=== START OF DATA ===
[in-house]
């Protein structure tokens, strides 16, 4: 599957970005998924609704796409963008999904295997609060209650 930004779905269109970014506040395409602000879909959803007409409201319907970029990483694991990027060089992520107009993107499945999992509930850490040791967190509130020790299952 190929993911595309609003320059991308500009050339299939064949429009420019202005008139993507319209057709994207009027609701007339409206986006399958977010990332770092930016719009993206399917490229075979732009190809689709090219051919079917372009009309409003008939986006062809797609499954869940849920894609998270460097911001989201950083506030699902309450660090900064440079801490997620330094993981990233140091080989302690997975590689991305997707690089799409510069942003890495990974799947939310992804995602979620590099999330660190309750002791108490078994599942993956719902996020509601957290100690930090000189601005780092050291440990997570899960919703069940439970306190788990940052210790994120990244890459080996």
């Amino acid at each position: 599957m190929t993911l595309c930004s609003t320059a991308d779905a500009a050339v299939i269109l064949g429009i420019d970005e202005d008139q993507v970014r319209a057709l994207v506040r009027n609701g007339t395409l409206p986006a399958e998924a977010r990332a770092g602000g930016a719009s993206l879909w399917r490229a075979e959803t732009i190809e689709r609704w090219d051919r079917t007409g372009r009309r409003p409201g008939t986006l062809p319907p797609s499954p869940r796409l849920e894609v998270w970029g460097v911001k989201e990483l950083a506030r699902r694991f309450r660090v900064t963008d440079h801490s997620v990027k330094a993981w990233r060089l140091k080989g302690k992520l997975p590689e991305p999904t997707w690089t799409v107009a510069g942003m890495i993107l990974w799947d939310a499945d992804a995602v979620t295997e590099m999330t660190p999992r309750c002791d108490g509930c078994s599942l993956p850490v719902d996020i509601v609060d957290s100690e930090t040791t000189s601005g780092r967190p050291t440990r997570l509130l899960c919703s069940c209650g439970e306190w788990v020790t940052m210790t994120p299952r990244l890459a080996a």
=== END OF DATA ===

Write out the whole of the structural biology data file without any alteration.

[in-house]
């Protein structure tokens, strides 16, 4: 599957970005998924609704796409963008999904295997609060209650 930004779905269109970014506040395409602000879909959803007409409201319907970029990483694991990027060089992520107009993107499945999992509930850490040791967190509130020790299952 190929993911595309609003320059991308500009050339299939064949429009420019202005008139993507319209057709994207009027609701007339409206986006399958977010990332770092930016719009993206399917490229075979732009190809689709090219051919079917372009009309409003008939986006062809797609499954869940849920894609998270460097911001989201950083506030699902309450660090900064440079801490997620330094993981990233140091080989302690997975590689991305997707690089799409510069942003890495990974799947939310992804995602979620590099999330660190309750002791108490078994599942993956719902996020509601957290100690930090000189601005780092050291440990997570899960919703069940439970306190788990940052210790994120990244890459080996």
């Amino acid at each position: 599957m190929t993911l595309c930004s609003t320059a991308d779905a500009a050339v299939i269109l064949g429009i420019d970005e202005d008139q993507v970014r319209a057709l994207v506040r009027n609701g007339t395409l409206p986006a399958e998924a977010r990332a770092g602000g930016a719009s993206l879909w399917r490229a075979e959803t732009i190809e689709r609704w090219d051919r079917t007409g372009r009309r409003p409201g008939t986006l062809p319907p797609s499954p869940r796409l849920e894609v998270w970029g460097v911001k989201e990483l950083a506030r699902r694991f309450r660090v900064t963008d440079h801490s997620v990027k330094a993981w990233r060089l140091k080989g302690k992520l997975p590689e991305p999904t997707w690089t799409v107009a510069g942003m890495i993107l990974w799947d939310a499945d992804a995602v979620t295997e590099m999330t660190p999992r309750c002791d108490g509930c078994s599942l993956p850490v719902d996020i509601v609060d957290s100690e930090t040791t000189s601005g780092r967190p050291t440990r997570l509130l899960c919703s069940c209650g439970e306190w788990v020790t940052m210790t994120p299952r990244l890459a080996a």